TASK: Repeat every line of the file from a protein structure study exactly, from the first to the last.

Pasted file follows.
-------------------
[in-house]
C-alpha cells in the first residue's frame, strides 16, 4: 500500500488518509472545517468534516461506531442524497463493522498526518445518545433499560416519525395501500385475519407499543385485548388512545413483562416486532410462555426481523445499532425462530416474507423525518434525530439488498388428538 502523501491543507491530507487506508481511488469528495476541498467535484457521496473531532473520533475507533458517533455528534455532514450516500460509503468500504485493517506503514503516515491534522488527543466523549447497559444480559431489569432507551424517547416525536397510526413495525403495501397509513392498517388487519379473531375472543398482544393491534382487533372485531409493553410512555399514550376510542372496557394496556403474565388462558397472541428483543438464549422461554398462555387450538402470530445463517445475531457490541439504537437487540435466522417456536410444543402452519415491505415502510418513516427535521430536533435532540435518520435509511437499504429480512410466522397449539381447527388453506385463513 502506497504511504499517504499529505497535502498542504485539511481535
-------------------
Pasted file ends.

[in-house]
C-alpha cells in the first residue's frame, strides 16, 4: 500500500488518509472545517468534516461506531442524497463493522498526518445518545433499560416519525395501500385475519407499543385485548388512545413483562416486532410462555426481523445499532425462530416474507423525518434525530439488498388428538 502523501491543507491530507487506508481511488469528495476541498467535484457521496473531532473520533475507533458517533455528534455532514450516500460509503468500504485493517506503514503516515491534522488527543466523549447497559444480559431489569432507551424517547416525536397510526413495525403495501397509513392498517388487519379473531375472543398482544393491534382487533372485531409493553410512555399514550376510542372496557394496556403474565388462558397472541428483543438464549422461554398462555387450538402470530445463517445475531457490541439504537437487540435466522417456536410444543402452519415491505415502510418513516427535521430536533435532540435518520435509511437499504429480512410466522397449539381447527388453506385463513 502506497504511504499517504499529505497535502498542504485539511481535